Fr Vincent Twomey: 'Doctors of conscience must exercise civil disobedience if told to carry out abortions'
Conscience as a subject has been rumbling in the background to the various major controversies over the past decade or more. The proposed legislation on abortion has brought it to the foreground, albeit under the guise of the somewhat misleading term "conscientious objection", a term that originated in the refusal of Quakers to engage in military operations on religious grounds.
The term is misleading, since conscience, when we listen to it, prompts us as to how we should act - what is right or wrong - and not just what we object to doing because of subjective convictions, religious, ideological or otherwise.
Conscience itself has become a somewhat ambiguous term. Both sides in the last referendum justified their option by appealing to their conscience, as though conscience could be equated with one's subjective preference: Yes or No. This reflects the dominant cultural assumption that denies the reality of any such thing as objective right or wrong. Despite this cultural assumption, the legal parameters of society are predicated on an older and more profound assumption, namely the recognition that certain actions are always objectively wrong, such as rape, adultery, theft, perjury or paedophilia.
Since these acts are evil - even when not the subject of legislation, as in the case of adultery - the question arises: why? Most will reply they are self-evidently wrong. Any normal person in any relatively healthy society at any time in history would, or should, instinctively recognise such actions as wrong, and so forbidden. To quote the Anglican lay theologian CS Lewis: "There never has been, and never will be, a radically new judgment of value in the history of the world." In other words, we have a more or less developed moral sense. That is what is meant by conscience in its primordial sense.
There is a subjective dimension to conscience. It is etymologically related to the terms "conscious" and "conscientious".
The Oxford Dictionary defines the original notion of conscience as: "The internal recognition of the moral quality of one's motives and actions; the faculty or principle which pronounces upon the moral quality of one's actions or motives, approving the right and condemning the wrong."
What is the origin of that instinctual capacity to know what is right and wrong? Since rational instinct transcends cultures and societies, it can only have one origin: God, the transcendent source of all goodness. He has implanted in our hearts an antenna for truth, goodness and beauty.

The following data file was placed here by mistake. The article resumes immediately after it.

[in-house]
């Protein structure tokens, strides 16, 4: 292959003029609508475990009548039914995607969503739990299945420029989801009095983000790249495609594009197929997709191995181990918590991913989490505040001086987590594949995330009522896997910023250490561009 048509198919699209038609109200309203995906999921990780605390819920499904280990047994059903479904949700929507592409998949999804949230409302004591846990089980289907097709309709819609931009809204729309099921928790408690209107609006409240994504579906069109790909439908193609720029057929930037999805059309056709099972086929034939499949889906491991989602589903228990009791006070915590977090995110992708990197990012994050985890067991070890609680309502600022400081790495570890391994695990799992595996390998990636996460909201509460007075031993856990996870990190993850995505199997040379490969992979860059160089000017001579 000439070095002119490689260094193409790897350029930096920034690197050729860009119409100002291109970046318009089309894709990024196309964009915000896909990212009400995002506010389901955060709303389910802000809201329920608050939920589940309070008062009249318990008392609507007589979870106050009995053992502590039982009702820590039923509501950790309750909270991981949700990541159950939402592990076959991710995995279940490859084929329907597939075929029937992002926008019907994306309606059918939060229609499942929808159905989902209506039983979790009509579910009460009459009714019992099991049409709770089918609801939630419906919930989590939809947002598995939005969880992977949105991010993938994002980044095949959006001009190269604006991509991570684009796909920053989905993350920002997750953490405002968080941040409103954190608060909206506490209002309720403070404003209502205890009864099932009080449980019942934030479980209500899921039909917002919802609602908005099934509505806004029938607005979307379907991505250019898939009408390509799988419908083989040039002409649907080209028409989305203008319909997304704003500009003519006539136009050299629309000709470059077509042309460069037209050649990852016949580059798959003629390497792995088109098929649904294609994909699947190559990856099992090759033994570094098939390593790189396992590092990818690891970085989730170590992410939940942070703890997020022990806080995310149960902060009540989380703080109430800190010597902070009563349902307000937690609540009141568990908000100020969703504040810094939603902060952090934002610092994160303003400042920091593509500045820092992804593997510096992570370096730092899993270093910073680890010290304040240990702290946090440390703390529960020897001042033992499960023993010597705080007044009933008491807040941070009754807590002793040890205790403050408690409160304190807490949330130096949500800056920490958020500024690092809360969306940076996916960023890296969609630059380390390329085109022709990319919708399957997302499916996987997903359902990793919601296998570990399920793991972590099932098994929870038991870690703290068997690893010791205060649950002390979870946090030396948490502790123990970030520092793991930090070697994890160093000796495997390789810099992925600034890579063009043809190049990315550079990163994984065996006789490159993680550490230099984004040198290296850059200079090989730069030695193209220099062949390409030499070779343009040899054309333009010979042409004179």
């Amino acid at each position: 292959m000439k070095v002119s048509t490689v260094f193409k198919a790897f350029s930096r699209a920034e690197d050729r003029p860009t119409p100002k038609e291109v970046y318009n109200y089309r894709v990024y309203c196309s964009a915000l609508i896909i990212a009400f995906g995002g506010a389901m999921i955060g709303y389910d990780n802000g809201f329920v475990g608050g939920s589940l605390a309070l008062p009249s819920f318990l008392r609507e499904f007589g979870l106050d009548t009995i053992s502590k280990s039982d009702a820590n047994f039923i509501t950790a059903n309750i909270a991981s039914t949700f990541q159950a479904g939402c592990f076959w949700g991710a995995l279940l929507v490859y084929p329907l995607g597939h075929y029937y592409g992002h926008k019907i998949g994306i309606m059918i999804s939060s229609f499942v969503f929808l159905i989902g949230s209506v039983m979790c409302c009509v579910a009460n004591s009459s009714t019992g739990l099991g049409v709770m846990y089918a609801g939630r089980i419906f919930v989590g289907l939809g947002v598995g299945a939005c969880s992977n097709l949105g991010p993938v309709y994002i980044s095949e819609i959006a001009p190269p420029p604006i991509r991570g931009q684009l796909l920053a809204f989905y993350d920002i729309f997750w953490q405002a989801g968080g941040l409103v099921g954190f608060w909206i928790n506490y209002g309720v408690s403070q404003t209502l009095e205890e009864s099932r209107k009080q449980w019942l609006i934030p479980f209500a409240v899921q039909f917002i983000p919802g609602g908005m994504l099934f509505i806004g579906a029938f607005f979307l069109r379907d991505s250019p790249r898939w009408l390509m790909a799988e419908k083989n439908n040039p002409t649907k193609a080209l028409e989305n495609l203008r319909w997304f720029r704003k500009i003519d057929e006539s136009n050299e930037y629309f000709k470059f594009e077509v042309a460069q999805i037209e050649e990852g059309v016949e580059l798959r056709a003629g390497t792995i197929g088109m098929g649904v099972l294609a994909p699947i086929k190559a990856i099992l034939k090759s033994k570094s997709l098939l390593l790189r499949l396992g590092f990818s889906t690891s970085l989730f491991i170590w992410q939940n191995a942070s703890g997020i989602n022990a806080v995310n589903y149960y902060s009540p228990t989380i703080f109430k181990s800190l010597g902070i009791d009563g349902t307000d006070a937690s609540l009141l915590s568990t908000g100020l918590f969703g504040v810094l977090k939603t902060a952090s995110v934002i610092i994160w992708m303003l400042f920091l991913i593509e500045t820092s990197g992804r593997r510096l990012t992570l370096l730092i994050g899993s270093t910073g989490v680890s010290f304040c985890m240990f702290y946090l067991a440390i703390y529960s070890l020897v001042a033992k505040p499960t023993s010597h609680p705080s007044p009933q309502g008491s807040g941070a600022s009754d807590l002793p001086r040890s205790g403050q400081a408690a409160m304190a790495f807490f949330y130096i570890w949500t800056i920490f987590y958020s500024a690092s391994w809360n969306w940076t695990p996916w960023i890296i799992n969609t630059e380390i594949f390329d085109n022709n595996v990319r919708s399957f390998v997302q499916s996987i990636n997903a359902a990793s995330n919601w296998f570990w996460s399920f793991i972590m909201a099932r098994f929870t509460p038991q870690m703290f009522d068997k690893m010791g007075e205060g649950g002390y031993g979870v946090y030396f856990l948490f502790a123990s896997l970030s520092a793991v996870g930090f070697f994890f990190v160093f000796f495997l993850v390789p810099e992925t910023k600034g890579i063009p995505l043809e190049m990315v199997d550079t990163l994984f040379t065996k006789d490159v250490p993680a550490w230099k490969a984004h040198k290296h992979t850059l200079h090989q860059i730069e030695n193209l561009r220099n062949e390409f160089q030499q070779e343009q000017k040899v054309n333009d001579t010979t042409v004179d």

But if you deny God, then, as JP Sartre logically concluded, you end up by denying the existence of an objective moral order. As a result, might triumphs over right. Our residual consciousness of what is objectively right and wrong can become clouded by either the habitual failure to act upon what one knows is right and wrong or by cultural forces such as ignorance, ideology or popular opinion whipped up by emotion. In practice, this means one or other individual must stand up for the truth - like Sgt Maurice McCabe. They pay a heavy price for so acting. But on their courageous stance depends the health of society - and the survival of democracy.
Since the experience of internal German resistance to National Socialism was most evident in those areas where there was a living faith, Adenauer insisted after World War II that God be mentioned in the very first line of the new constitution. As a result, the German constitution affirms the primacy of conscience above the allegiance of legislators to their party.
Having ridden roughshod over the primacy of conscience in legislating for limited abortion in 2013, Fine Gael did not impose the whip for the last referendum.
Fianna Fáil members demanded a free vote. That was real progress. Some political parties such as Sinn Féin did impose the whip, thereby demonstrating their democratic deficit. As others have argued, the over-use of the whip is undermining parliamentary democracy. It is an obstacle to real debate. It reduces the opposition to impotent histrionics and, worse still, forces the governing party members to rubber-stamp Government proposals despite their moral principles.
The proposed legislation for abortion includes a clause on "conscientious objection" according to which doctors whose conscience forbids them to kill a child in the womb at any stage of its development are obliged to refer the woman seeking abortion to another doctor, thereby co-operating in the abortion. This is repugnant to the meaning of conscience. It imposes a legal obligation that contradicts the moral obligation not to aid or abet evil. Apart from the doctor, other medical, pharmacy and ancillary hospital staff cannot be forced to co-operate in an abortion.
Their conscience must be respected.
Should the Government go ahead with the proposed legislation, then all medical and ancillary staff must exercise civil disobedience. In parliament, legislators must vote according to their conscience - not according to the party whip.
On this freedom of conscience depends the survival of our fragile democracy. On receiving the Nobel Prize, Seán MacBride, founding member of Amnesty International, affirmed that: "To the rights enshrined in the Universal Declaration of Human Rights one more might, with relevance, be added. It is 'The Right to Refuse to Kill'" - and, one could add, the right not to be forced to vote for, or otherwise co-operate in, such killing.